But the taboos haven't kept AIDS out of Buckhorn Missionary Baptist Church. Most congregants don't know it, but more than one of them has the AIDS virus, and others have relatives who have died from the disease. As McNair speaks, some of them sit quietly in the wood-paneled meeting room, not far from the elderly women in their crocheted hats.
* * *
Until recently, BASIC's limited budget allowed for only two prevention workers to cover six central Panhandle counties, from Panama City in Bay County west to Jackson County. Then last year, state lawmakers passed legislation sponsored by former state Rep. Rudy Bradley, a St. Petersburg Republican, that set aside $10-million for grants aimed at improving disease prevention and treatment among racial and ethnic minorities.
BASIC applied for and received $117,000 of that money, which is paying for the first full-time AIDS prevention effort in Jackson County. McNair, who is white, and Williams, who is black, are leading the fight.
They grew up two decades apart in Jackson County, but only Williams left, bound for the Army and jobs in New Jersey and South Florida. He returned five years ago so his 84-year-old mother could grow old at home, alongside the Rottweiler and tabby cat he named Hammer and Nails.
McNair, a 28-year-old single mother, is more garrulous, more likely to block the path of giggling freshmen at Chipola Junior College in Marianna with free condoms and a bright brown-eyed stare.
At a grimy strip of subsidized housing not far from the college, Williams, 49, is cooler. Wearing the baggy jeans and cocked-back cap of a younger man, he easily wheedles his way behind the paint-chipped doors, where young mothers stand in slippers amid marijuana smoke on a weekday afternoon.
The state grant that pays McNair and Williams requires they give 80 new HIV tests each month. They logged in 11 at the college. No. 12 just opened a bottom-floor apartment in a skirt slit up to her waist.
"I practiced safe sex," the woman, 20, tells Williams. "Until I got pregnant."
Williams persuades her to sign the consent forms and to take from him a plastic stick with a cotton swab attached to one end. She squeezes the swab between her cheek and gum, allowing her saliva to soak in. In two weeks, when the results are back from the state lab in Jacksonville, she'll know.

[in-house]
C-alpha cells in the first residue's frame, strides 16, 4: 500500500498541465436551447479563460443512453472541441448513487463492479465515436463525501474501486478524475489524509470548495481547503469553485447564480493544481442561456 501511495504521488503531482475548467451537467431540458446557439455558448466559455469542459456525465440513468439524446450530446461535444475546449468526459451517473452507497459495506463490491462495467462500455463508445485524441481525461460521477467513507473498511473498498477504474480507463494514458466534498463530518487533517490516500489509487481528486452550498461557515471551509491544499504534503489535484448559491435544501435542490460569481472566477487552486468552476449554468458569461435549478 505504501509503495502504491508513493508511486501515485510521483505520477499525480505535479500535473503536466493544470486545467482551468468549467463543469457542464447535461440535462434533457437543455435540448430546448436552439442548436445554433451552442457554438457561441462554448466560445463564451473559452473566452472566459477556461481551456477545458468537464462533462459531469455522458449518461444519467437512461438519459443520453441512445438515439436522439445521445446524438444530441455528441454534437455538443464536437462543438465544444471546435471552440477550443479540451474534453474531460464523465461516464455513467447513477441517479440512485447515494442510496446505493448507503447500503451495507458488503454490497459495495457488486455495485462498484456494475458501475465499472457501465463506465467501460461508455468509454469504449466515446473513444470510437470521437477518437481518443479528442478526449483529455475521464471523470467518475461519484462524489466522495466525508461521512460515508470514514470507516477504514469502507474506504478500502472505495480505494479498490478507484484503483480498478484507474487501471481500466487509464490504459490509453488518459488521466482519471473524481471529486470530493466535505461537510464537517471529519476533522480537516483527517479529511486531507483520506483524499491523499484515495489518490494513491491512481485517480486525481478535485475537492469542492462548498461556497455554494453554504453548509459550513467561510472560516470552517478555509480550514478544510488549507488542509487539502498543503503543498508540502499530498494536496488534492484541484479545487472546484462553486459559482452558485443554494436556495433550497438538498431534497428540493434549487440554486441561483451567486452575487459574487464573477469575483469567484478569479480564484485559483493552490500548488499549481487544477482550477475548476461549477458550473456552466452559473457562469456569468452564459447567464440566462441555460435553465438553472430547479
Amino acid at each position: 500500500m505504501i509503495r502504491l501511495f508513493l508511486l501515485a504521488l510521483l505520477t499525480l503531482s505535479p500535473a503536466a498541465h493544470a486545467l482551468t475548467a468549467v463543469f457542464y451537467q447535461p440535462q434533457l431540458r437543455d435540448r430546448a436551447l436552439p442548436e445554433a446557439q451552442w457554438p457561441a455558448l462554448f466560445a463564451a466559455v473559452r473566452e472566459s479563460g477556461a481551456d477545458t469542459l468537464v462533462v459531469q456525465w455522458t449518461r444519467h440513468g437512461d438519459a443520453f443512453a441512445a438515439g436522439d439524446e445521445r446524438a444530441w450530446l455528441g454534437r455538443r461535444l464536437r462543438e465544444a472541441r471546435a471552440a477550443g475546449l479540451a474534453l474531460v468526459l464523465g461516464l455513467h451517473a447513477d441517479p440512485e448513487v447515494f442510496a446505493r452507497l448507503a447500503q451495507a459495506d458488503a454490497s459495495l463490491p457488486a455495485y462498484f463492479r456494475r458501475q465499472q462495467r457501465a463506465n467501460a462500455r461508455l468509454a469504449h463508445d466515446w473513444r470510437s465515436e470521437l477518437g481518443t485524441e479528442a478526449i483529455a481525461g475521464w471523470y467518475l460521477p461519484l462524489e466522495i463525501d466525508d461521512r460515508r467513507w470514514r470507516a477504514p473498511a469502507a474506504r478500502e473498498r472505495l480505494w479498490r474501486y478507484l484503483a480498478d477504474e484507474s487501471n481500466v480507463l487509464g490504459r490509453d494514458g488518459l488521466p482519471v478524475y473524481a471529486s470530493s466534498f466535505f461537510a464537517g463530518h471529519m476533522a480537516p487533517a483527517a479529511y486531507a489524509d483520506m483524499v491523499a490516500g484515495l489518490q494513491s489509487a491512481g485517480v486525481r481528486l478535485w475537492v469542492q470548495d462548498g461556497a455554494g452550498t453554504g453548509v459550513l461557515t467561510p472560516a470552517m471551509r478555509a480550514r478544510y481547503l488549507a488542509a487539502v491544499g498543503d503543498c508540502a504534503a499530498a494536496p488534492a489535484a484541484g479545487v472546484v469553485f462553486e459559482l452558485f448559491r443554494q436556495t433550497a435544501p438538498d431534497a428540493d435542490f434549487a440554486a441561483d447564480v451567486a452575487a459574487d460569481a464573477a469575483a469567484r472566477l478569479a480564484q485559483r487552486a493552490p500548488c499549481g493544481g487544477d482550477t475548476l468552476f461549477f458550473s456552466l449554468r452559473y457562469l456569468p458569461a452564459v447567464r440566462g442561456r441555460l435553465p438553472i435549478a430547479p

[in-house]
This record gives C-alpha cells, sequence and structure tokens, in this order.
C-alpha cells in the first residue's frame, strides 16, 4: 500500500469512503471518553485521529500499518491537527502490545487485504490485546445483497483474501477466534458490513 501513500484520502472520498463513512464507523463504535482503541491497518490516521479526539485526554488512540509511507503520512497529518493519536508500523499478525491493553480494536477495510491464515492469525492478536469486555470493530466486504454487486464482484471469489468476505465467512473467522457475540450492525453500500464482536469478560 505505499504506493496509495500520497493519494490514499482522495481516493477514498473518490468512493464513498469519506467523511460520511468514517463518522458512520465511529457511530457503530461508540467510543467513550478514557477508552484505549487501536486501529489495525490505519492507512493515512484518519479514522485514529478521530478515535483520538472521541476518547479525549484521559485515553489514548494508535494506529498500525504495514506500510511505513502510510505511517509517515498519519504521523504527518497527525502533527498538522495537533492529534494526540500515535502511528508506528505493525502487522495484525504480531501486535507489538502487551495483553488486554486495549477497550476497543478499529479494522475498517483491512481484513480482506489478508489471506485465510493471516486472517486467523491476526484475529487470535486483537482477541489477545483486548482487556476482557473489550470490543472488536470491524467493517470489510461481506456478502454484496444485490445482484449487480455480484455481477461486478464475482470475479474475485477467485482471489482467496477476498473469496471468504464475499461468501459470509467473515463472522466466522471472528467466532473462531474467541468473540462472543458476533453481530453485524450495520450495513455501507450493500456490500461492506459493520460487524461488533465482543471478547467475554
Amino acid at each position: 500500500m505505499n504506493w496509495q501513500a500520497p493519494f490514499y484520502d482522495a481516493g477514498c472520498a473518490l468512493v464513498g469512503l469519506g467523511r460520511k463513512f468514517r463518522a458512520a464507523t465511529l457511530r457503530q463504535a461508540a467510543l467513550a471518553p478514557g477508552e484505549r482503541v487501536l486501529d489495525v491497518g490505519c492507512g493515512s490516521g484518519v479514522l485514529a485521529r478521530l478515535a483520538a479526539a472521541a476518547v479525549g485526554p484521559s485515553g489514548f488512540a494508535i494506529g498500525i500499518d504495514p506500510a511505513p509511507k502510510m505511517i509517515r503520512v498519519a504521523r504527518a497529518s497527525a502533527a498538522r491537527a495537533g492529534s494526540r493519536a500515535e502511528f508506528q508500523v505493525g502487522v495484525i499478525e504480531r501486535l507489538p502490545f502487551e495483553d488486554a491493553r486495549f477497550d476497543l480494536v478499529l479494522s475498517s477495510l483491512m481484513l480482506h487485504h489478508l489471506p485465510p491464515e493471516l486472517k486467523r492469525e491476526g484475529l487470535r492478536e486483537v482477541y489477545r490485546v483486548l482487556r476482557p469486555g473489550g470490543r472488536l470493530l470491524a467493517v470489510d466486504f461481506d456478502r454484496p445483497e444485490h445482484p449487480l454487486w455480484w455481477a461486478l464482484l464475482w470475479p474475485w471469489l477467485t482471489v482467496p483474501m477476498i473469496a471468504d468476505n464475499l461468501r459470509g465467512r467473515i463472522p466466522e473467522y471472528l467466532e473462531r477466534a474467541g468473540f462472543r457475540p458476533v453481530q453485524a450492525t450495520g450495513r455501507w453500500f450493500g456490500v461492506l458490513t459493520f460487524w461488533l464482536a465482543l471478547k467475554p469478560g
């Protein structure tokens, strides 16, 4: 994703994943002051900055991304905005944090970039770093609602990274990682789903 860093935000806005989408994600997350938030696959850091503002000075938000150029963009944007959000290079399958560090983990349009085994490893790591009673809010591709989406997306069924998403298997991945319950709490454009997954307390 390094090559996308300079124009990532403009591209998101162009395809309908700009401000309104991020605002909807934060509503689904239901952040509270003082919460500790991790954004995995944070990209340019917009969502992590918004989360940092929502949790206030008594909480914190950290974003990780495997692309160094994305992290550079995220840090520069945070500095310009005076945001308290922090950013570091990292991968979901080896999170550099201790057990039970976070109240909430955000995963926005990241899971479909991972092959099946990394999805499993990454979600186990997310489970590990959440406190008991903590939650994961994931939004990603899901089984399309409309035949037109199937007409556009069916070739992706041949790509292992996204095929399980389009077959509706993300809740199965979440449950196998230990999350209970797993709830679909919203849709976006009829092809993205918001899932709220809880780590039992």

Williams and McNair represent only a fraction of the roughly $160-million allocated by federal and state lawmakers annually to fight AIDS in Florida. The vast majority is sent from Washington, D.C., and pays for drugs for and the care of those who know they are sick.
But first, somebody has to tell them, and Williams is grateful for the chance. After he moved back to Jackson County, he heard friends up North had tested positive for HIV. He got scared but declines to elaborate. Ultimately, he tested negative.
"There is no reason," he tells the young mother inside the dim apartment, "for another person to die."
* * *
At the eighth annual Retrovirus Conference last week in Chicago, federal researchers reported that 30 percent of young gay black men in the United States are infected with the AIDS virus, according to a study of six large cities. Recent studies in San Francisco and New York City, among gay men who grew up in an era of widespread publicity and prevention efforts, found similar trends.
The drug cocktails that have helped thousands of HIV-infected people stave off AIDS, slowing the rate of new cases in the mid 1990s, are taking their toxic toll. In a shift, federal health officials last week recommended that drug treatment be delayed as long as possible because of the often severe side effects.
Just last month, Florida logged a sobering milestone: the state's 100,000th reported case of HIV or AIDS. The number of deaths increased in 1999, after three years of declines.
"This is not a time to let our guard down," said Tom Liberti, chief of the state Bureau of HIV/AIDS, a division of the Department of Health.
In Jackson County, McNair and Williams are struggling to get the guard up. In the church meeting room, McNair has another question.
"How can my church respond to people with AIDS?"
Finally, someone besides the preacher answers. Jean Neal, the only white church member in the audience, is HIV positive.
Neal, 51, learned she had HIV in 1997. She believes she caught it from a boyfriend who later died of AIDS in prison. She met her husband, who is black, in a BASIC support group. He, too, is HIV positive.
"Have more love and compassion, not persecute them," she says, her eyes moving from McNair to the pastor and back again. "If God's people can't love that person, that person's in real bad shape."
The Rev. Williams meets her eyes for a long moment and smiles.
"Amen," he says.
- Times researcher Kitty Bennett contributed to this report.
* * *
Florida experienced an increase in deaths from HIV or AIDS in 1999, after three years of declines.
Source: Florida Department of Health, Bureau of HIV/AIDS